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"Honestly, this was the inaugural parade we all envisioned," said Donna Brazile, his former campaign manager. "Gore's political stock is hot right now. I don't know if I would cash in now with so many players still on stage."
It went on like this all year, ramping up when Gore released his mildly deranged book on politics and when he won the Nobel Prize. The book, if anyone cared to read it, compared the media's gullibility to the ease with which chickens can be hypnotized.
4.) Sam Brownback will matter. Long before he declared for president, the political press corps were eyeing Kansas's born-again Catholic fundamentalist like a scout who'd heard some high school senior was the next LeBron James. In January of 2006, Jeff Sharlet reported in Rolling Stone that "the nation's leading evangelicals" had "lined up" behind Brownback and "as the candidate of the Christian right, he may well be in a position to determine who does, and what they include in their platform."
It never happened and for two reasons: Brownback was Brownback and Mike Huckabee was Mike Huckabee. Brownback fit into a comfortable media mold, filled out previously by pols like Rick Santorum: the holy roller who weaves together Christianity and right-wing public policy and chills secularists down to the base of their spines. Huckabee had (and has) no such long-term plans. He's interested in what works and what's good for Mike Huckabee, not necessarily in that order, and he's a lazy fundraiser. But Brownback had no personality, and Huckabee could sell bottled water to Amy Winehouse. Republicans proved more interested in an evangelical candidate they liked than an evangelical candidate with ideas.
And Brownback's anti-momentum has transitive properties. On November 7, Brownback endorsed John McCain: Noam Scheiber of The New Republic called it "a boost" that would give McCain an Iowa organization and speed the flow of white evangelicals who "have been moving toward McCain lately at a surprisingly strong clip." Then came the Huckaboom. Over the last month McCain's Iowa polling strength has dipped from around 8 percent to around 6 percent.
5.) John McCain is the GOP frontrunner and the natural heir to Bush. Fittingly, the story of the McCain campaign can be told in two glossy magazines—Esquire and GQ—that have perfected the art of the journalistic man-crush. In late 2006, Esquire gave McCain a glowing cover story, headlined "One of Us," casting his final run for the GOP run as a hero's quest and all the human impediments like smartass young voters or religious GOP leaders as patches in the Slough of Despond.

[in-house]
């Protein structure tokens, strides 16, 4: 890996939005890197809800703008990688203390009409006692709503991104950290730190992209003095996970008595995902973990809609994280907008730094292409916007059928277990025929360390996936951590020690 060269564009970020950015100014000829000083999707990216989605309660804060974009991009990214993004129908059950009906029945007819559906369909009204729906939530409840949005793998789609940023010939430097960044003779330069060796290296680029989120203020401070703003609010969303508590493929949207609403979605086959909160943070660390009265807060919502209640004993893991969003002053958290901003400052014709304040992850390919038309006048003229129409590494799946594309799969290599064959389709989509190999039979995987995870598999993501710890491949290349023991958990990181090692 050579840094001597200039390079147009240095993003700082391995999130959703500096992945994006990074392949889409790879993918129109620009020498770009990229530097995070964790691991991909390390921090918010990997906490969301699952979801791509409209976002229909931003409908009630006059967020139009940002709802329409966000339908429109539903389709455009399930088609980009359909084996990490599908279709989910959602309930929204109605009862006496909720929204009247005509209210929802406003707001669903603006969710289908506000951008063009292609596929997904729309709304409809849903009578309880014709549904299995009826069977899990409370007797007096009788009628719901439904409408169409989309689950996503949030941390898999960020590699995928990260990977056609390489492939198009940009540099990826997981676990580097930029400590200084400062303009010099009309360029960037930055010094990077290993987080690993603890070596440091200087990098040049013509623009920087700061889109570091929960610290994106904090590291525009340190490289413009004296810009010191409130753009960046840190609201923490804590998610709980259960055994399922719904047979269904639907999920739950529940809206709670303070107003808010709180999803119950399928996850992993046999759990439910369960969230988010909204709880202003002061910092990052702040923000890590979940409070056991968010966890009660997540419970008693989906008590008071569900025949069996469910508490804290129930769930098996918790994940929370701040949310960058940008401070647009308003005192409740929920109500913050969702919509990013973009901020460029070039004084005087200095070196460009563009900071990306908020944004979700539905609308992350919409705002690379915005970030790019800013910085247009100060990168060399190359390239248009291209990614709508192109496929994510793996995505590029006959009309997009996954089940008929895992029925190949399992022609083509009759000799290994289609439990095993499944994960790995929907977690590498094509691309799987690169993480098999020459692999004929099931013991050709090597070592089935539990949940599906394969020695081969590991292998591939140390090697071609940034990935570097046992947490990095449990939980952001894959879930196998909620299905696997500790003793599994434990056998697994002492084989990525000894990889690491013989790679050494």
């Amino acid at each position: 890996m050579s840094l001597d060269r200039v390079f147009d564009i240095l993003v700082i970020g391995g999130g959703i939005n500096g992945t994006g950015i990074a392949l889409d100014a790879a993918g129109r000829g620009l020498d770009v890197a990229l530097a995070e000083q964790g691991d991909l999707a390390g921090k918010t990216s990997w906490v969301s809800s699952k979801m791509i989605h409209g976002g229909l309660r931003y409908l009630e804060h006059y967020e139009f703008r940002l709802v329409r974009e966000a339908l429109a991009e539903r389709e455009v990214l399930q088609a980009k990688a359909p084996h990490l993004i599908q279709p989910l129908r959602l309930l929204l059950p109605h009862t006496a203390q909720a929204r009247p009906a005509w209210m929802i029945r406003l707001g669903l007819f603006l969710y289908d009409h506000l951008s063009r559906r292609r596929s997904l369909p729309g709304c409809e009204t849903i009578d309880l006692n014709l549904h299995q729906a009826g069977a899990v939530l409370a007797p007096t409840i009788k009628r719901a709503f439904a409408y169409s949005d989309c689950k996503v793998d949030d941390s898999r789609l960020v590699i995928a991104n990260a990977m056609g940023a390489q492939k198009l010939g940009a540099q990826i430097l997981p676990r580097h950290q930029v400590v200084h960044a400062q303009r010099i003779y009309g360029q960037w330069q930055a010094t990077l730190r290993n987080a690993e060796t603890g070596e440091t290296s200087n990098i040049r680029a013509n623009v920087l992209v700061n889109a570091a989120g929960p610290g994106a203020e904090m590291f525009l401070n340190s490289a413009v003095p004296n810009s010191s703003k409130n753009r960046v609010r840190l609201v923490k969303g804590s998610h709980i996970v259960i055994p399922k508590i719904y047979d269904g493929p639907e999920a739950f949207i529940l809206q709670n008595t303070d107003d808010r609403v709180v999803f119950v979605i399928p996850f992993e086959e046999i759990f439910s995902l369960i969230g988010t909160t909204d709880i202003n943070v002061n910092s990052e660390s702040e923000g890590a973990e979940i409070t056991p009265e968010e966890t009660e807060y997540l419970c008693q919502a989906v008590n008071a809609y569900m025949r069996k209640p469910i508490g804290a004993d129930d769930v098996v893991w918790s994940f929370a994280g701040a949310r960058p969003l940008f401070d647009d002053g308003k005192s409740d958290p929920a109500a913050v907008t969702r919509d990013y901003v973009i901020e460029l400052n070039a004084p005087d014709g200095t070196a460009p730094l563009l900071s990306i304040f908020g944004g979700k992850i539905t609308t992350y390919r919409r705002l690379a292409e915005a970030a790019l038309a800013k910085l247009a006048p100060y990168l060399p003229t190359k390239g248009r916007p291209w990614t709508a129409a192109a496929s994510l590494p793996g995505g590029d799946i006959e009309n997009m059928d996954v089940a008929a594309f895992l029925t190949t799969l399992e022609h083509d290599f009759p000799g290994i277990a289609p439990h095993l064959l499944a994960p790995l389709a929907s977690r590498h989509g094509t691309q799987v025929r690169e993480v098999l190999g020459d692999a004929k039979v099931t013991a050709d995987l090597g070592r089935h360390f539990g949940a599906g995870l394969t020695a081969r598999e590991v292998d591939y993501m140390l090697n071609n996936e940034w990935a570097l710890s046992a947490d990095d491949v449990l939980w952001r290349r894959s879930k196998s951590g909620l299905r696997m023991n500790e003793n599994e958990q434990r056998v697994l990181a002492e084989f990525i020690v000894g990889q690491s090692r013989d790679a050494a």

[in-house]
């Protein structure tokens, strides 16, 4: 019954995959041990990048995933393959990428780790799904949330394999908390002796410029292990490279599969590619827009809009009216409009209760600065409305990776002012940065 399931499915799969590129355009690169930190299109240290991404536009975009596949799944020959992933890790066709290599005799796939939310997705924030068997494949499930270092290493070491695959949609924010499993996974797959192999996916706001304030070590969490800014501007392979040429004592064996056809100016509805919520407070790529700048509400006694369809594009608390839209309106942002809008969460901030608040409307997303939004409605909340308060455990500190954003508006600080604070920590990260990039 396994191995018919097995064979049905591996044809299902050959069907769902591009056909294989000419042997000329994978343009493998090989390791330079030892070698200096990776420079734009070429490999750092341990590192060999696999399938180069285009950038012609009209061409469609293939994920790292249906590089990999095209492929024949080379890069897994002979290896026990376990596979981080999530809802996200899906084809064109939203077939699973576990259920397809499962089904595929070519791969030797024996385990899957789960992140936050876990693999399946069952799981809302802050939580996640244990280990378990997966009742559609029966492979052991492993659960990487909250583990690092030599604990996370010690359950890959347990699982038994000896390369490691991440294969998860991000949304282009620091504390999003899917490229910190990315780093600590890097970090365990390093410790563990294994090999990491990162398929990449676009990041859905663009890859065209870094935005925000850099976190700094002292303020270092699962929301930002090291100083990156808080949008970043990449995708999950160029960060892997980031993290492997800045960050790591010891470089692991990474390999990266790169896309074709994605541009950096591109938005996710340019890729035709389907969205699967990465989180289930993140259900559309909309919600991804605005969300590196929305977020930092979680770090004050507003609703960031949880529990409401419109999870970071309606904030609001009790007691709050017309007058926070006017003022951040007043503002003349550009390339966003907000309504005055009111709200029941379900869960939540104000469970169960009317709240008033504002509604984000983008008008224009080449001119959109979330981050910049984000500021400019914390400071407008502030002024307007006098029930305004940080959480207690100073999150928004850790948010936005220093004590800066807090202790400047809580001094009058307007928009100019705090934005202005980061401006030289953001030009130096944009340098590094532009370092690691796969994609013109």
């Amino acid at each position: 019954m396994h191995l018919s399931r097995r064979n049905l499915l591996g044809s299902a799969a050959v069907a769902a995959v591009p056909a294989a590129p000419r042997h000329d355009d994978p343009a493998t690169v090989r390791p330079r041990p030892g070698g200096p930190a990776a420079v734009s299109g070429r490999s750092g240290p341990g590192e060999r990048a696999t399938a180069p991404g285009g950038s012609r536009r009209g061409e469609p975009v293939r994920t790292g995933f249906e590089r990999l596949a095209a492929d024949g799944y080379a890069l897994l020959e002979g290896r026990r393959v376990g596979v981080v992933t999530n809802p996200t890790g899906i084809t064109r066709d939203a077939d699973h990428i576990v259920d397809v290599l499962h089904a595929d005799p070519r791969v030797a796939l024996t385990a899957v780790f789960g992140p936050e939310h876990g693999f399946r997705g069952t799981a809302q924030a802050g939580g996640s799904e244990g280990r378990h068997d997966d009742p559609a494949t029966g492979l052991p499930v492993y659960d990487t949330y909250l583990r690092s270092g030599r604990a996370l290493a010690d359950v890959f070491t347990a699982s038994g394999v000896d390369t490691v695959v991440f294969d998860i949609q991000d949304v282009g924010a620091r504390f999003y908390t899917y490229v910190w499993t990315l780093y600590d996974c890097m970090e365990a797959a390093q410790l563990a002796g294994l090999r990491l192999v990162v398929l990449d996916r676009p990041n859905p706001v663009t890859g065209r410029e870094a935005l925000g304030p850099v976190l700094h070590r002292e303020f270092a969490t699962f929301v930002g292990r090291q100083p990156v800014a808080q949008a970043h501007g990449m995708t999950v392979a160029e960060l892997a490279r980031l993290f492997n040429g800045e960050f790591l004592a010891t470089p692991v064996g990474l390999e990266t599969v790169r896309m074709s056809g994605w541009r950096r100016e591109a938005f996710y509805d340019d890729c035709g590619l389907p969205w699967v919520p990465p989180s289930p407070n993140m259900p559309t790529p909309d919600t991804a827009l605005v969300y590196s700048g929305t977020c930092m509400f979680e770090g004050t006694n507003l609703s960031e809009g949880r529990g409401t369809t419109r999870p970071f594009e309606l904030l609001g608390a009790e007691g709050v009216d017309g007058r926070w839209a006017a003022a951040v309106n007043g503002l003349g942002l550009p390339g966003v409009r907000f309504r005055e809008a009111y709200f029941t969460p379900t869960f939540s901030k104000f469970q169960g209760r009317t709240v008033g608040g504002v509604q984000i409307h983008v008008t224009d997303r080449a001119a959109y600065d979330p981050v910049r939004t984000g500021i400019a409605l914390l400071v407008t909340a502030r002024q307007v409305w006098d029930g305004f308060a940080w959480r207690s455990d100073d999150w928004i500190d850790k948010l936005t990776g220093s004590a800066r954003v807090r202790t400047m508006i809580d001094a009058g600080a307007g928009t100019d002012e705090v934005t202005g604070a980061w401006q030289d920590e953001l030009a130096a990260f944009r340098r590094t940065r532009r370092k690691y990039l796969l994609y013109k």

That's why John McCain would like to tell you a story—and why he would like for you to listen to it—his story of countrymen and friendship, of reconciliation with David Ifshin and with Vietnam, the country that saw to it that he would never again be able to comb his own hair, and he would like to tell you that all wounds can heal, that all memories can be made good, and that every state can be New Hampshire, in the middle of summer, enjoying an ice-cream social with Senator John McCain. And because of who he is—or perhaps because he is saying exactly what you need to hear—you're inclined to believe him and to believe that he's correct.
The whole article was basically like that.
Everybody's working theory was that McCain would hire as many Bush bagmen and kiss however many religious right rings as he needed to in order to win the nomination, but that this would be OK, because he was the same guns-a-blazin' maverick that the press corps fell in love with seven years ago. Cue: implosion. The story of McCain's fall was finally told by Robert Draper in GQ, and it turned out that McCain's smart hires and organizing had the twin effects of burning through his campaign funds and turning the media against him.
6.) Ron Paul's run will be bad for libertarians. No one, literally no one, has been shocked at the success of Ron Paul's presidential bid like Ron Paul himself. Looking out at rallies of 5,000 people, watching $4.3 million in donations pile up in one day, being told that a blimp bearing his name will be hovering over Washington, Paul often looks as if expecting someone to point out the hidden camera and live studio audience.
In April, Cato's David Boaz looked upon Paul's fundraising numbers and despaired:
Apparently, the most notable contributor to Ron Paul is... Rob Kampia, director of the Marijuana Policy Project. It's going to be a long campaign.
One month later came the Republican debate in South Carolina when Paul was confronted by Rudy Giuliani and heckled by a pro-war crowd. Byron York of National Review pronounced Paul "out—way out." Republicans talked about banning him from future debates.
The candidate who made a big move, who came out of nowhere to win new name recognition was...Ron Paul. But it's probably not the sort of name recognition Republican presidential candidates want. "Wow," said one adviser to a rival campaign after listening to Paul's blame-America lecture. "I haven't heard anything like that this side of Rosie O'Donnell."
And on and on. Libertarians, tempted to root for Paul, worried
that Paul's meager campaign and rock-bottom polls would make it
seem, again, like the philosophy was unpopular. That joined the worry
that Paul's controversial writings (attributed to him, at least) on
race would blow up and tar every libertarian by association. None
of this has happened. As Paul's vast coalition of political
outcasts organized online and filled his war chest, the mainstream
media has grown more interested in libertarianism—all of it, not
just Paul's brand—and has generally ignored his
David Weigel is an associate editor of reason.